Author Biography

Brigit Davis is a consultant for a global technology and consulting company with 17 years of experience in the Intelligence field. She served in the United States Air Force from 2001-2009 and has a Bachelor of Arts degree in Intelligence Studies and a Master of Arts degree in Intelligence Operations from American Military University. She is currently a doctoral student at the Henley Putnam School of Strategic Security, National American University.



Subject Area Keywords

Counterterrorism, Global trends and risks, Terrorism / counterterrorism, Violent extremism


Violent extremist organizations (VEOs) are the focus of an extensive amount of research by academic and government entities, some of whom have devised complex forecasting methodologies. This study takes a step back from these methodologies and provides one that uses simple mathematical computations (that is, percentages and modes) while still providing slightly more granularity than currently available forecasts. By using data from the University of Maryland Global Terrorism Database and the Terrorism Research and Analysis Consortium, this study identifies trends related to the number of emerging VEOs, ideology types, locations of emergence/operation, attack types, target types, and disbandment. These trends have remained relatively consistent for 25 years and are the basis for a forecast that looks at what the global VEO threat is likely to look like in the next 5 to 10 years. Of fundamental interest are 18 countries that have a higher probability of multiple VEOs emerging within a single year: Afghanistan, Bangladesh, the Central African Republic, the Democratic Republic of the Congo, Egypt, India, Iraq, Israel, Mali, Niger, Nigeria, Pakistan, Palestine, Philippines, Russia, Somalia, Sudan, and Syria. This study also engages in a qualitative discussion on what these trends may mean for the United States, and tangentially the international community, as VEOs continue to pose a significant threat locally, regionally, and nationally.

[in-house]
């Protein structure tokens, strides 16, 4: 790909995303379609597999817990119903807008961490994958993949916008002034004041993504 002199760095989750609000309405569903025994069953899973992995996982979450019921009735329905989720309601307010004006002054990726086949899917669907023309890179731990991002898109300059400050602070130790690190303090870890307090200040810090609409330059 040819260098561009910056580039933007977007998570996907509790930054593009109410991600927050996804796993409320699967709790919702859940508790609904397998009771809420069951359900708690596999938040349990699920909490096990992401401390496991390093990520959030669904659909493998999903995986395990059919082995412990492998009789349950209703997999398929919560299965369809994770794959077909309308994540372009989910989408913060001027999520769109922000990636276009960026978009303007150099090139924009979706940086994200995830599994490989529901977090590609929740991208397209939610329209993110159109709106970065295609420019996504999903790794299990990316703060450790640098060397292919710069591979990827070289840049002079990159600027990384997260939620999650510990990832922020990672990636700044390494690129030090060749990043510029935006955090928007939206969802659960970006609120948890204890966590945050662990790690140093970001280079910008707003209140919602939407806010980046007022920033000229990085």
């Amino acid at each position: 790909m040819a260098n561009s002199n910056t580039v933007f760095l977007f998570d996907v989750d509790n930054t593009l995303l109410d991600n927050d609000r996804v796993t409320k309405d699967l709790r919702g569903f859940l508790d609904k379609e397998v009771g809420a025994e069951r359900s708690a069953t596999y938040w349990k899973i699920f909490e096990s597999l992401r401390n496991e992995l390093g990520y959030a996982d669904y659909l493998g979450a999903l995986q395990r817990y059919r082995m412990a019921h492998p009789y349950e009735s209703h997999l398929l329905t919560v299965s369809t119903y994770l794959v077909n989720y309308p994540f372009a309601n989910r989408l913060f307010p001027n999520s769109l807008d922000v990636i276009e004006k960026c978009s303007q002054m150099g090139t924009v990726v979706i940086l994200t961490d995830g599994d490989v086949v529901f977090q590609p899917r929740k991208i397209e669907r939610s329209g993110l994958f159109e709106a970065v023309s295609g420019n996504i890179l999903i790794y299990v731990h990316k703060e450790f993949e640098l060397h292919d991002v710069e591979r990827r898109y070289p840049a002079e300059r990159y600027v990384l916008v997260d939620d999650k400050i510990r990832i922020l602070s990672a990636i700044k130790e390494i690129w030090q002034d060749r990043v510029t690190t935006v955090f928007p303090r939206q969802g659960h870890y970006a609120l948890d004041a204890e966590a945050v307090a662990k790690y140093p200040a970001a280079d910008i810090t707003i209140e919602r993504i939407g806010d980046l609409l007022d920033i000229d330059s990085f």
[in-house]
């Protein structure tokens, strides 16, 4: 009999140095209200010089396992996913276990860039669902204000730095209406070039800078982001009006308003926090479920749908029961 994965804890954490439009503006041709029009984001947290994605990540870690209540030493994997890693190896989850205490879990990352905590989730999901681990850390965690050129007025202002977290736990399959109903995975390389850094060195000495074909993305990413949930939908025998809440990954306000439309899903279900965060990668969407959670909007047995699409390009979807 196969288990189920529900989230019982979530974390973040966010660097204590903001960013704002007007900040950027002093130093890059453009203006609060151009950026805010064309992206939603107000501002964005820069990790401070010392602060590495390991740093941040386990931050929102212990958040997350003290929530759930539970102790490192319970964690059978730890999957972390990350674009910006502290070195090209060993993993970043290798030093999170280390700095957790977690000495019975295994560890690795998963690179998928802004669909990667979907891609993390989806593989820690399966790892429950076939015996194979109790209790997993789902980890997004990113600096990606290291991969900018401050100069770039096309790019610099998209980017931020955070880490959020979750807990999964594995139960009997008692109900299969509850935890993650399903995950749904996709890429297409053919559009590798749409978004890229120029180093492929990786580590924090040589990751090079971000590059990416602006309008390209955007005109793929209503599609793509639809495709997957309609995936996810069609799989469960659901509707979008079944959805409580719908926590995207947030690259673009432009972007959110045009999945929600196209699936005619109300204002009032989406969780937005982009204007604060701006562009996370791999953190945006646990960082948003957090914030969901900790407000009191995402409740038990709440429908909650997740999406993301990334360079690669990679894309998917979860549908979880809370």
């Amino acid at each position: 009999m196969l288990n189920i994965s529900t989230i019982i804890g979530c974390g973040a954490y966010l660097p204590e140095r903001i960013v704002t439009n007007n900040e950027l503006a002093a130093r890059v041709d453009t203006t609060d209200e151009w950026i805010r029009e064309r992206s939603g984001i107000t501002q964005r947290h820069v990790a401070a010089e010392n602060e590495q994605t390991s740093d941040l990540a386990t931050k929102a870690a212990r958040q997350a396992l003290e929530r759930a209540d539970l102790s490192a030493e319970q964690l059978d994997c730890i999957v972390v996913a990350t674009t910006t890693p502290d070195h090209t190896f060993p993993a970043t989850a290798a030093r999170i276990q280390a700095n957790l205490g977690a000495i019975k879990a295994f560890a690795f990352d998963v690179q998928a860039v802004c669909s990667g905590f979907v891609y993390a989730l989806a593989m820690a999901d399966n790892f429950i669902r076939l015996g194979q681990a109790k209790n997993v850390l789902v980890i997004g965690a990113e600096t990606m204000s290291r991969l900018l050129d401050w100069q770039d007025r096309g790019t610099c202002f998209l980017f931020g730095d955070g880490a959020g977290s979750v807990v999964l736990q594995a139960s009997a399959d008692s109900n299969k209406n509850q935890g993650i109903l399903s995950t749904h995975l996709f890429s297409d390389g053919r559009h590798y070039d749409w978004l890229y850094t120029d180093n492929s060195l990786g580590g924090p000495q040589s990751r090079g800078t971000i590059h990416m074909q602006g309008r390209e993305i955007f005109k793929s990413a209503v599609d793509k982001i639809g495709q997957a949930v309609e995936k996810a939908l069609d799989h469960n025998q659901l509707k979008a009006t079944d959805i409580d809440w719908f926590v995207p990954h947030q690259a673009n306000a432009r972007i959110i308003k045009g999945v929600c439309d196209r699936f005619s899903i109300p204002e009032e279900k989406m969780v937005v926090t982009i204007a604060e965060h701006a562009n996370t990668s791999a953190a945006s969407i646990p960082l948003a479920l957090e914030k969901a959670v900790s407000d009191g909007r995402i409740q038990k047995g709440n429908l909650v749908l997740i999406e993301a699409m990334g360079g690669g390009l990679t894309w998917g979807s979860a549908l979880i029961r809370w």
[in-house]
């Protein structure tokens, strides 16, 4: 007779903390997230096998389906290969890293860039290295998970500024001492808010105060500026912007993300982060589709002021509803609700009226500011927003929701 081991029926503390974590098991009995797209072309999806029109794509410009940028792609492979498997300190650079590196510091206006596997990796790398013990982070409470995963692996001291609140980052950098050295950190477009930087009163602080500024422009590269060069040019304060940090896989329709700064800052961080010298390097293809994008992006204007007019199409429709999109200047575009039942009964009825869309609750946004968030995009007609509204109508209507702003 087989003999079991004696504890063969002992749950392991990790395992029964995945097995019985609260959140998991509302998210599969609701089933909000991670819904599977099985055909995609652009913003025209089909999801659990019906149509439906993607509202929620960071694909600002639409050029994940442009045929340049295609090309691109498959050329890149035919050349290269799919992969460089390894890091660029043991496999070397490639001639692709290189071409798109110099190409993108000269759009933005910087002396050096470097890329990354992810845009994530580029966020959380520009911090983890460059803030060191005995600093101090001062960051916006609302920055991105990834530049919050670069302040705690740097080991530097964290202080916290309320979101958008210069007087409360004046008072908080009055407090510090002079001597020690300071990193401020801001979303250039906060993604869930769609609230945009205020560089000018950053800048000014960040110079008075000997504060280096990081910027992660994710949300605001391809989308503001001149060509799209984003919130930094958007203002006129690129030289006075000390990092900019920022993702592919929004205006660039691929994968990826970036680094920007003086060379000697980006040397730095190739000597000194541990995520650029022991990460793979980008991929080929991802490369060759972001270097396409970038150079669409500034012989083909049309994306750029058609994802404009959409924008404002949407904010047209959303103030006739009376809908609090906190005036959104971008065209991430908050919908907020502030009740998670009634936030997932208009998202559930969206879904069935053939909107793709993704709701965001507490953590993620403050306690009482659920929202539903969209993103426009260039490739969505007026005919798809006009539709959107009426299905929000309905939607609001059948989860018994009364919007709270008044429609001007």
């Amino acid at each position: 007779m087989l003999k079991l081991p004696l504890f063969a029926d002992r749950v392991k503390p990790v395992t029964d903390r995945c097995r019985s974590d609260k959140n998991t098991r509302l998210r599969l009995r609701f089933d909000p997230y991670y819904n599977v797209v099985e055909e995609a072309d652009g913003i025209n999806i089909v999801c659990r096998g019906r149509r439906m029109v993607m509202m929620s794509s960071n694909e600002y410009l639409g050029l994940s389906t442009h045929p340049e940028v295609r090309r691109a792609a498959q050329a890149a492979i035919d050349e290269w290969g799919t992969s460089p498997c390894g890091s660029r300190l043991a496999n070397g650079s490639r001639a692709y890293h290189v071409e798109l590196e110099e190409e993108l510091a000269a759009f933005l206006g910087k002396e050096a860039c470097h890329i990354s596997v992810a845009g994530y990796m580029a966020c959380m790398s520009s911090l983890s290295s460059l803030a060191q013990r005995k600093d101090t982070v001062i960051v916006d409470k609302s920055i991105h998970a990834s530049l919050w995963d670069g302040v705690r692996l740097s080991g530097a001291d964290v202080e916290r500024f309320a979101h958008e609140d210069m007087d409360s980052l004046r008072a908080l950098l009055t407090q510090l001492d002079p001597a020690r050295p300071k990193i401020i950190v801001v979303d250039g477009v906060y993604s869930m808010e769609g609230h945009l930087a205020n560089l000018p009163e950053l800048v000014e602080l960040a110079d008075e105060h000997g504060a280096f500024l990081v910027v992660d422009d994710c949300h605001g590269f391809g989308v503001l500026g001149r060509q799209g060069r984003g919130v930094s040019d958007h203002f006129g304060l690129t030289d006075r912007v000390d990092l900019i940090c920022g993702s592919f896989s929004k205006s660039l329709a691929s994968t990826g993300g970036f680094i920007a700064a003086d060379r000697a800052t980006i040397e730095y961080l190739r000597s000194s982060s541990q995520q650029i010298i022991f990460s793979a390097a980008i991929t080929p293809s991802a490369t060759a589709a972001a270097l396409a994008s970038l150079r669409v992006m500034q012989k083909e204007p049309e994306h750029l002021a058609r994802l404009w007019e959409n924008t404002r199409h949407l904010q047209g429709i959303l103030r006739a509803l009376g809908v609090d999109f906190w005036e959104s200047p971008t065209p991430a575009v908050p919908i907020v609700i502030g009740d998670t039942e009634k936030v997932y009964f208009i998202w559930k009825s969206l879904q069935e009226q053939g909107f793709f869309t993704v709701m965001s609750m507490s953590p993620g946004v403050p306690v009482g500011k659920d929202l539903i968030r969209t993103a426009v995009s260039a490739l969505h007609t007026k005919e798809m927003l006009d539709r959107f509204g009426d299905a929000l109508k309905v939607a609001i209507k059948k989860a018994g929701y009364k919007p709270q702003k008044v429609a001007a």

I want to thank Robert Rehbein for his support and encouragement throughout this process. Without his help, this study would not be what it is today.